The detected output of Frequency Timing PSS indicates that a PSS has been detected and that FFTWin will start to mark OFDM symbols sometime within the next 15 ms. dataOut is the frequency corrected time domain data at 30.72 Msps. NCellID2 indicates which of the three possible PSS sequences was detected.
OFDM Demodulation and SSS Detection
There are four inputs to the OFDMDemodSSS subsystem. dataIn is the frequency corrected time domain samples at 30.72 Msps; FFTWin is a 1-bit control signal indicating the FFT window for each OFDM symbol; NCellID2 is the component of the cell ID which comes from PSS detection (the position within the cell group); reset resets the subsystem, starting a new SSS search.
FFT operations are applied to the incoming data to perform OFDM demodulation, resulting in unequalized downlink resource grid data. SSS detection is performed in the frequency domain, allowing physical layer cell identification and radio frame timing recovery to be completed.
After reset, the OFDM Demod SSS subsystem assumes that the first OFDM symbol it receives is the first symbol of a subframe that contains SSS. The subframe number is encoded in the SSS, therefore decoding it allows the actual subframe number (0 or 5) to be determined. The SSS is located in OFDM symbol #5 of the subframe, and occupies the central 62 subcarriers. The SSS Detection block must therefore locate the SSS subcarriers and extract their complex values. The received SSS sequence is stored and compared to every possible SSS candidate. There are 336 SSS candidates, since there are 168 cell groups and 2 possible SSS locations within the radio frame.
The comparison metric used is the magnitude of the dot product of the received sequence with the candidate sequence. However, the magnitude squared is used in practice to simplify the HDL implementation. The SSS is decoded by choosing the candidate which maximizes this metric. The SSS Detection subsystem outputs the final cell ID, and a 1-bit value indicating whether the SSS was detected in subframe 0 or 5.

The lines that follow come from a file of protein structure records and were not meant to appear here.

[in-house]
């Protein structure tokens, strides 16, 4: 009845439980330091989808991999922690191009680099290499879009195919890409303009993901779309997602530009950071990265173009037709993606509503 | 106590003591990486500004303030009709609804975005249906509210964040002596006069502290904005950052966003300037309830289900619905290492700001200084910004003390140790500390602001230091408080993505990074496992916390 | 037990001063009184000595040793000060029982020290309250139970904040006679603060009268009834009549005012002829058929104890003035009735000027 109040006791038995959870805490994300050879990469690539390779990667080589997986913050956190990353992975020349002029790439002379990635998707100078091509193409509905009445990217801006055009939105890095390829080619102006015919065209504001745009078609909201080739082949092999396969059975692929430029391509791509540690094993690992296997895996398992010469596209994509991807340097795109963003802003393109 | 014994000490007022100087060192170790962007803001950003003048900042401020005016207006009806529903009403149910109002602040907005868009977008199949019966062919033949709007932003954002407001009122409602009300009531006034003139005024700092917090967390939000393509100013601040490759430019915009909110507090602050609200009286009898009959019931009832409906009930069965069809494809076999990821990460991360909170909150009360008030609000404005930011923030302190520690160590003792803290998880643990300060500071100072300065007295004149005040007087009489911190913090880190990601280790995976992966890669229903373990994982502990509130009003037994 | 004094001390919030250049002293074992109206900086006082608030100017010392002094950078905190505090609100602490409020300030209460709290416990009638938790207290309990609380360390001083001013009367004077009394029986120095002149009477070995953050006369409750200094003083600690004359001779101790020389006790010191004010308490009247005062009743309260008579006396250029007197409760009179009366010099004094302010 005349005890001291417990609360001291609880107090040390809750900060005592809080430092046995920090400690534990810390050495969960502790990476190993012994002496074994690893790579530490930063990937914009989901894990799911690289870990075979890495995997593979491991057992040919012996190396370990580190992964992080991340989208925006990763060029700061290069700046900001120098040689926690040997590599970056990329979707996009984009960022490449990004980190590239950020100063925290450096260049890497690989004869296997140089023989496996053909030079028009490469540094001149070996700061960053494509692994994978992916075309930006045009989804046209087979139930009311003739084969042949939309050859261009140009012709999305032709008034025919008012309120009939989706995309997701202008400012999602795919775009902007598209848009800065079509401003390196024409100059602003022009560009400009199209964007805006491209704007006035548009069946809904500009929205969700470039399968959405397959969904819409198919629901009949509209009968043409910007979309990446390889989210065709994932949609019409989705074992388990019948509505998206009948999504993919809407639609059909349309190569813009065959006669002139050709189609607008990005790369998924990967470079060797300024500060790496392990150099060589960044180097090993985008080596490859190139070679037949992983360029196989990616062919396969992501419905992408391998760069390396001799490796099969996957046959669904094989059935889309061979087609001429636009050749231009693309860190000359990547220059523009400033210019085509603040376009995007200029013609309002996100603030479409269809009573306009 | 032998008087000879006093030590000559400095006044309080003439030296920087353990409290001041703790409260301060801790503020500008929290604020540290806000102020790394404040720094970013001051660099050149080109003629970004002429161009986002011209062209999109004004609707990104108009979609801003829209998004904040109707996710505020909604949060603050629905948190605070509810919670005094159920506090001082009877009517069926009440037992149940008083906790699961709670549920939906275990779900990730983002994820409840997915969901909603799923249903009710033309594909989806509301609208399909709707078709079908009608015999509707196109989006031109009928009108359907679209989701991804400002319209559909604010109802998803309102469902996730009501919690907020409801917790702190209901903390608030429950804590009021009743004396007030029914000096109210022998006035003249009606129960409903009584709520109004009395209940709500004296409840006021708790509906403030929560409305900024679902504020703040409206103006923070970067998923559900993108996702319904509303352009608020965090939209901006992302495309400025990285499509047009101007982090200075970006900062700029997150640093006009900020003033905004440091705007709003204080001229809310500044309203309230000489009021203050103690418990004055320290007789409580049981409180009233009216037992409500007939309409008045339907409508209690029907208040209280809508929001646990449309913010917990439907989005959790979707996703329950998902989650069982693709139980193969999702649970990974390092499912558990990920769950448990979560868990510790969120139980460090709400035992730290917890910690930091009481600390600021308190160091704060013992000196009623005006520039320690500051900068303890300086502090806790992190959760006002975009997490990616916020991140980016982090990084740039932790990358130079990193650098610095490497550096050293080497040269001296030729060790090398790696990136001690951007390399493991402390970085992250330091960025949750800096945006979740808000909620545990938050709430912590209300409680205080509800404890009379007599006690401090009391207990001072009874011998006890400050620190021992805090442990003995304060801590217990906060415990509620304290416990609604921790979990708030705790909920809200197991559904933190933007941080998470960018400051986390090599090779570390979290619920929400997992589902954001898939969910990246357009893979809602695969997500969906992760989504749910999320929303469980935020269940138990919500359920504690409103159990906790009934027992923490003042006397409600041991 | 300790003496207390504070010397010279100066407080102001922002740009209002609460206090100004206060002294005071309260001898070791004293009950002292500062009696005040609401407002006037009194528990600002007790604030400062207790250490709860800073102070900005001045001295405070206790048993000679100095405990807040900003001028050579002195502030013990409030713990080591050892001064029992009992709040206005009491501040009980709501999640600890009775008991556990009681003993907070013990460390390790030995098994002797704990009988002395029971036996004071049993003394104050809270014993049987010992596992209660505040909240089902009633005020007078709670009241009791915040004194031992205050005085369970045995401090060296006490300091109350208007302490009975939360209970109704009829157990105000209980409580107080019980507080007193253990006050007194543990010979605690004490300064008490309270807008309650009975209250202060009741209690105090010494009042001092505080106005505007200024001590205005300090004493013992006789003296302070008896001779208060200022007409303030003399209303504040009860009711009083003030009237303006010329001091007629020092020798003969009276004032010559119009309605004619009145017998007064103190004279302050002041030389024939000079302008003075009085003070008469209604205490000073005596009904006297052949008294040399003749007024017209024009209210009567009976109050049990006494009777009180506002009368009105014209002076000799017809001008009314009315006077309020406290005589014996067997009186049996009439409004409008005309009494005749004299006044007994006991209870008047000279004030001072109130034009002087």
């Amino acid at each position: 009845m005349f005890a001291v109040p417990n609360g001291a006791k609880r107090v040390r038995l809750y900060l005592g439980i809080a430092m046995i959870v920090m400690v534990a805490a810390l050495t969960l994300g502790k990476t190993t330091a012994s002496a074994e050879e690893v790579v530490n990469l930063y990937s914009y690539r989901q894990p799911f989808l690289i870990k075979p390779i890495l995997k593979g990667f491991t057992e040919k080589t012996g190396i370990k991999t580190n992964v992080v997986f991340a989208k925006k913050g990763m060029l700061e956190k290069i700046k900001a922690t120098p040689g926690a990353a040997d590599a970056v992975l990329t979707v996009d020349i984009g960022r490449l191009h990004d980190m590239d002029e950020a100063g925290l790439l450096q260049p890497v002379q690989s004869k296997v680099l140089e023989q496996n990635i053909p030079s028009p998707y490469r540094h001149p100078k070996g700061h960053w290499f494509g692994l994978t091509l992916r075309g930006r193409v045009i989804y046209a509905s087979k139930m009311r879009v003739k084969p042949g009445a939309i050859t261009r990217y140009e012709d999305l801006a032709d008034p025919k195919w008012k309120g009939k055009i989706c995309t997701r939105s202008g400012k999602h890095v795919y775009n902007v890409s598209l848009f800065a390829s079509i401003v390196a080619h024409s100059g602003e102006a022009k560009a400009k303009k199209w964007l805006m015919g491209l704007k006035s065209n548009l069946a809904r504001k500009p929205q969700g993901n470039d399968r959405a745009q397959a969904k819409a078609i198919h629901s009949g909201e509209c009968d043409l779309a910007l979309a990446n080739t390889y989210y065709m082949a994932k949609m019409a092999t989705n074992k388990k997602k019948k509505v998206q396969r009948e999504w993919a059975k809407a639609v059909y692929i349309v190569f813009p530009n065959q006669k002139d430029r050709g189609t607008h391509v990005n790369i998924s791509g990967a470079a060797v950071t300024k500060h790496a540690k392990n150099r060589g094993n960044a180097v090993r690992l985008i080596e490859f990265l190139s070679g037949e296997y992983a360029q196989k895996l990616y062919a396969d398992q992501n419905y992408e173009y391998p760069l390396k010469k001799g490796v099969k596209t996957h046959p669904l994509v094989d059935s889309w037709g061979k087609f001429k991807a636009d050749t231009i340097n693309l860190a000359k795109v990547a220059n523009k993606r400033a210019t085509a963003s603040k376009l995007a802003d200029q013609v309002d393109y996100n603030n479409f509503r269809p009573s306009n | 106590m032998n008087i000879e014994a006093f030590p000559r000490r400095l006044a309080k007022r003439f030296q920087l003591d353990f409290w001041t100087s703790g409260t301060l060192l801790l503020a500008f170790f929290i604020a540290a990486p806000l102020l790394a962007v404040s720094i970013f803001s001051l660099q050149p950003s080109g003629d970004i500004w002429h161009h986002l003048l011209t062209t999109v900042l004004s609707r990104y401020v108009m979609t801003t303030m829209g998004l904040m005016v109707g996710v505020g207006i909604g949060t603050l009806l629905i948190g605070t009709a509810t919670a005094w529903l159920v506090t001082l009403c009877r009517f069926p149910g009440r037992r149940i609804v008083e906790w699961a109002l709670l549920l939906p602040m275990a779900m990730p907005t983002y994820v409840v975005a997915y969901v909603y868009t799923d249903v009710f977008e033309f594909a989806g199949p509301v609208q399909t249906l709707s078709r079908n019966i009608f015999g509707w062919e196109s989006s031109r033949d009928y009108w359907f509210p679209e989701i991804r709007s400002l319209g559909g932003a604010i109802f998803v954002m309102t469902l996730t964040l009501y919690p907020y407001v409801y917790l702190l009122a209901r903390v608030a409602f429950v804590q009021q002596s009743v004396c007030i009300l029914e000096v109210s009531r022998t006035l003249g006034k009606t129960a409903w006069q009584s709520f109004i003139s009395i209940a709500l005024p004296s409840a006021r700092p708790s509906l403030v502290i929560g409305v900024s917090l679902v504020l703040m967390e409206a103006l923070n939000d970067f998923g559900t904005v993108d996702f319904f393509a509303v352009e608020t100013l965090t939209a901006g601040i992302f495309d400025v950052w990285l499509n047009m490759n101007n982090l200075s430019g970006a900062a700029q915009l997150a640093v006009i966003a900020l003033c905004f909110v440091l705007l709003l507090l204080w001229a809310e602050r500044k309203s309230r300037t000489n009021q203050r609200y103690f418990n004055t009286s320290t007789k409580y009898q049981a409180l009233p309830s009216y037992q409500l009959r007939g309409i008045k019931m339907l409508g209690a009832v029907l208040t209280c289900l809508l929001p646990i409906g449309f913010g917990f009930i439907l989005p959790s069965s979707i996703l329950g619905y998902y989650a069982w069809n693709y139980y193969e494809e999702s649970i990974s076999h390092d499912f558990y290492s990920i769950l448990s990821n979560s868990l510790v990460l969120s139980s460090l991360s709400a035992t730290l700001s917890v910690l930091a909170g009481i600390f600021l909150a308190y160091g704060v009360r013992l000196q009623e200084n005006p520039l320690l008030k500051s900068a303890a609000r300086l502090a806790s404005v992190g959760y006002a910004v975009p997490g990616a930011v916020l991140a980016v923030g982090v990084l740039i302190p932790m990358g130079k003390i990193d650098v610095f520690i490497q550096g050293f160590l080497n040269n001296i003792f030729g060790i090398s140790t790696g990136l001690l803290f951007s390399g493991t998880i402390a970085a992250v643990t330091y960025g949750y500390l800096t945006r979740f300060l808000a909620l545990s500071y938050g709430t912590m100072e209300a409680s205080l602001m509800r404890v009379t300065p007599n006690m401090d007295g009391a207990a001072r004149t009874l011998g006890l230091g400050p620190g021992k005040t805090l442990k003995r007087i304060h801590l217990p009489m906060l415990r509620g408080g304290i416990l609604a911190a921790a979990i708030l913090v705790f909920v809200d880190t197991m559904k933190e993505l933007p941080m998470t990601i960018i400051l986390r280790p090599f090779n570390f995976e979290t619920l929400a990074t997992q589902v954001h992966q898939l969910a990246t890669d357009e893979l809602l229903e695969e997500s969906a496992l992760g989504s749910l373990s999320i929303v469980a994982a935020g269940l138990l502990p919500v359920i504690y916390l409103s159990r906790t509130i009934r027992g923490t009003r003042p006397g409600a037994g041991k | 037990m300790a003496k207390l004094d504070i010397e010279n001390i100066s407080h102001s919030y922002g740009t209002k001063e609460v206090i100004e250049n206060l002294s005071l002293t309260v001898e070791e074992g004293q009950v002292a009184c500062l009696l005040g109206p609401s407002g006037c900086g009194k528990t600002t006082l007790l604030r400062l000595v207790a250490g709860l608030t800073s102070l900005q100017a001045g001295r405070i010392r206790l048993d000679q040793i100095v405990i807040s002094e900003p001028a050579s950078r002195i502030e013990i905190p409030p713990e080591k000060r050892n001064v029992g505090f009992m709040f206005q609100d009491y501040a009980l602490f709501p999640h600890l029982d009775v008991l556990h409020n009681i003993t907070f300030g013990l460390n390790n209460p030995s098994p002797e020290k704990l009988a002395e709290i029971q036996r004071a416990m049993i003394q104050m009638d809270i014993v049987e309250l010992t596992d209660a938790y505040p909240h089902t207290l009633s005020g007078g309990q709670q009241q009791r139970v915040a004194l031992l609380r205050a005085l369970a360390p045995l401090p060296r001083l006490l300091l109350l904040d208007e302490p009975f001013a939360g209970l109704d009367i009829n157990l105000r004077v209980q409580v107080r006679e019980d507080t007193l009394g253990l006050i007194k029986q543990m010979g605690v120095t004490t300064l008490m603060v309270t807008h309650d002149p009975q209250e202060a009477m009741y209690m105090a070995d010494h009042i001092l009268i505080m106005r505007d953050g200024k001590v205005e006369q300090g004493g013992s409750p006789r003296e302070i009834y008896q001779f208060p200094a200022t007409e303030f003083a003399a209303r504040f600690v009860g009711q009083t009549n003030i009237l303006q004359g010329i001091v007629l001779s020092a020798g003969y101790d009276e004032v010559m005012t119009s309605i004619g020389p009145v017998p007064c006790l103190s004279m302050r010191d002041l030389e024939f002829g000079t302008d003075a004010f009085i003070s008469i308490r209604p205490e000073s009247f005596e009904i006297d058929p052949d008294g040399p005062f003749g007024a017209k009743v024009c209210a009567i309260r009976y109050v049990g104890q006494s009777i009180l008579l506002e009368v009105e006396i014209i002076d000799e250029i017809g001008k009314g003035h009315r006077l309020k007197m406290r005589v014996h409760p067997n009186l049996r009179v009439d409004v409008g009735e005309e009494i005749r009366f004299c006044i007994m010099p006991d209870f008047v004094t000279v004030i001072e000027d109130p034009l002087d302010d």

The Grid Mask Generation subsystem enables the outputs of the OFDM Demod SSS subsystem by generating the gridEn signal. This signal is initially false. Once the frame timing has been established, the Grid Mask Generation subsystem asserts the gridEn signal to activate the outputs of the OFDM Demod SSS subsystem at the start of the next radio frame. gridData is the FFT shifted output of the FFT, and is qualified by the gridValid output. The subframe output indicates which subframe is currently being sent out. The NCellID output is the final cell ID of the detected cell.
The MIB Decoder subsystem is shown below. It consists of four Model Reference blocks: PBCH Indexing, Resource Grid Memory, Channel Equalization, and PBCH Decoder. The order of operations is as follows:
- The rst input is asserted, preparing the subsystem to receive and process data.
- OFDM data starts to flow into the block, and subframe 0 is stored in the Resource Grid Memory.
- The PBCH Indexing block starts generating the indices of the resource elements which carry the PBCH.
- Those resource elements are then read out of the Resource Grid Memory and equalized by the Channel Equalization block.
- Finally the equalized PBCH data is passed through the PBCH Decoder block and the MIB is extracted.
Resource Grid Memory
The Resource Grid Memory block contains a memory bank, a write controller and a read controller. The memory bank capacity is one subframe of demodulated OFDM data at the largest supported LTE bandwidth (20MHz).
The memory write controller is responsible for writing subframes of data to the memory bank. The writeSubframe input enables the write controller for the appropriate subframes; subframe 0 in the case of the present example. The LTE Memory Bank contains RAM of dimensions 14 x 2048 x 16 bit complex values; that is 14 ODFM symbols, each containing 2048 complex values. The MemoryBank Write Controller startChest output is used to start the channel estimation process once the last reference symbol for the current subframe has been written to the memory bank. The refSymbol Read Controller calculates the indices required to read cell reference symbols from the grid, which is equivalent to the LTE Toolbox function lteCellRSIndices.